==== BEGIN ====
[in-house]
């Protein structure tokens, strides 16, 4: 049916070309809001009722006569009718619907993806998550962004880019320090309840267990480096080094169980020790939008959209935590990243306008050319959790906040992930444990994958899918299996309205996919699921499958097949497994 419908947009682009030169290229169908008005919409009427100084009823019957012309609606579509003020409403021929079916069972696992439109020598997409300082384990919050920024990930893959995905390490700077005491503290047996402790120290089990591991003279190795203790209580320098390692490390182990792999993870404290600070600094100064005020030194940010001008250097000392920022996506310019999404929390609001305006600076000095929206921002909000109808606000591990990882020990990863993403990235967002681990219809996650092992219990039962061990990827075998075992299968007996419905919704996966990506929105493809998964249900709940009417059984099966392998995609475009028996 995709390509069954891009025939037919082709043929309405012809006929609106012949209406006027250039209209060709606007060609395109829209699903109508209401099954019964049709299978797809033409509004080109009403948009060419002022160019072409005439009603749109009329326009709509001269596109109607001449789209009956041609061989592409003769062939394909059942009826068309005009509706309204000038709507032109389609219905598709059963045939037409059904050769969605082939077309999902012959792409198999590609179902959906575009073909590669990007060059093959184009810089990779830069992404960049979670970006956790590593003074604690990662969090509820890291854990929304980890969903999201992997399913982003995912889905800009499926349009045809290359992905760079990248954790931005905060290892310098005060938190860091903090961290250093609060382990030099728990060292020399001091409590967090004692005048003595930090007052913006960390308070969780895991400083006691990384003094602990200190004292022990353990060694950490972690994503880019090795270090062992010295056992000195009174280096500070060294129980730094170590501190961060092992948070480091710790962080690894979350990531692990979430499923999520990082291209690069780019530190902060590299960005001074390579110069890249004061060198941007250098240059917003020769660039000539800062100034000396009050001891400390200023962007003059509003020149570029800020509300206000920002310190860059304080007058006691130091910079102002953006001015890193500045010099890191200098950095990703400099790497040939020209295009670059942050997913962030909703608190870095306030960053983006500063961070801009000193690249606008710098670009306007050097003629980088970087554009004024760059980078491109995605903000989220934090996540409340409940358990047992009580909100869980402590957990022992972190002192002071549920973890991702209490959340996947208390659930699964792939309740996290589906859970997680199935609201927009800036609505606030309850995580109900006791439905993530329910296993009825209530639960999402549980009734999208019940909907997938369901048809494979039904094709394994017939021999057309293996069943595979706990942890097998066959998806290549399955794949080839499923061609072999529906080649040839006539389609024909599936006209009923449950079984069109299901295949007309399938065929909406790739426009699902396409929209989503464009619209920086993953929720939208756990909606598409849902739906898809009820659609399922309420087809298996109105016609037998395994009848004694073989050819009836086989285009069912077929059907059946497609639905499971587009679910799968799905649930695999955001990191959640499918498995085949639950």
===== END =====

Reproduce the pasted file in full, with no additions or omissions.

[in-house]
């Protein structure tokens, strides 16, 4: 049916070309809001009722006569009718619907993806998550962004880019320090309840267990480096080094169980020790939008959209935590990243306008050319959790906040992930444990994958899918299996309205996919699921499958097949497994 419908947009682009030169290229169908008005919409009427100084009823019957012309609606579509003020409403021929079916069972696992439109020598997409300082384990919050920024990930893959995905390490700077005491503290047996402790120290089990591991003279190795203790209580320098390692490390182990792999993870404290600070600094100064005020030194940010001008250097000392920022996506310019999404929390609001305006600076000095929206921002909000109808606000591990990882020990990863993403990235967002681990219809996650092992219990039962061990990827075998075992299968007996419905919704996966990506929105493809998964249900709940009417059984099966392998995609475009028996 995709390509069954891009025939037919082709043929309405012809006929609106012949209406006027250039209209060709606007060609395109829209699903109508209401099954019964049709299978797809033409509004080109009403948009060419002022160019072409005439009603749109009329326009709509001269596109109607001449789209009956041609061989592409003769062939394909059942009826068309005009509706309204000038709507032109389609219905598709059963045939037409059904050769969605082939077309999902012959792409198999590609179902959906575009073909590669990007060059093959184009810089990779830069992404960049979670970006956790590593003074604690990662969090509820890291854990929304980890969903999201992997399913982003995912889905800009499926349009045809290359992905760079990248954790931005905060290892310098005060938190860091903090961290250093609060382990030099728990060292020399001091409590967090004692005048003595930090007052913006960390308070969780895991400083006691990384003094602990200190004292022990353990060694950490972690994503880019090795270090062992010295056992000195009174280096500070060294129980730094170590501190961060092992948070480091710790962080690894979350990531692990979430499923999520990082291209690069780019530190902060590299960005001074390579110069890249004061060198941007250098240059917003020769660039000539800062100034000396009050001891400390200023962007003059509003020149570029800020509300206000920002310190860059304080007058006691130091910079102002953006001015890193500045010099890191200098950095990703400099790497040939020209295009670059942050997913962030909703608190870095306030960053983006500063961070801009000193690249606008710098670009306007050097003629980088970087554009004024760059980078491109995605903000989220934090996540409340409940358990047992009580909100869980402590957990022992972190002192002071549920973890991702209490959340996947208390659930699964792939309740996290589906859970997680199935609201927009800036609505606030309850995580109900006791439905993530329910296993009825209530639960999402549980009734999208019940909907997938369901048809494979039904094709394994017939021999057309293996069943595979706990942890097998066959998806290549399955794949080839499923061609072999529906080649040839006539389609024909599936006209009923449950079984069109299901295949007309399938065929909406790739426009699902396409929209989503464009619209920086993953929720939208756990909606598409849902739906898809009820659609399922309420087809298996109105016609037998395994009848004694073989050819009836086989285009069912077929059907059946497609639905499971587009679910799968799905649930695999955001990191959640499918498995085949639950």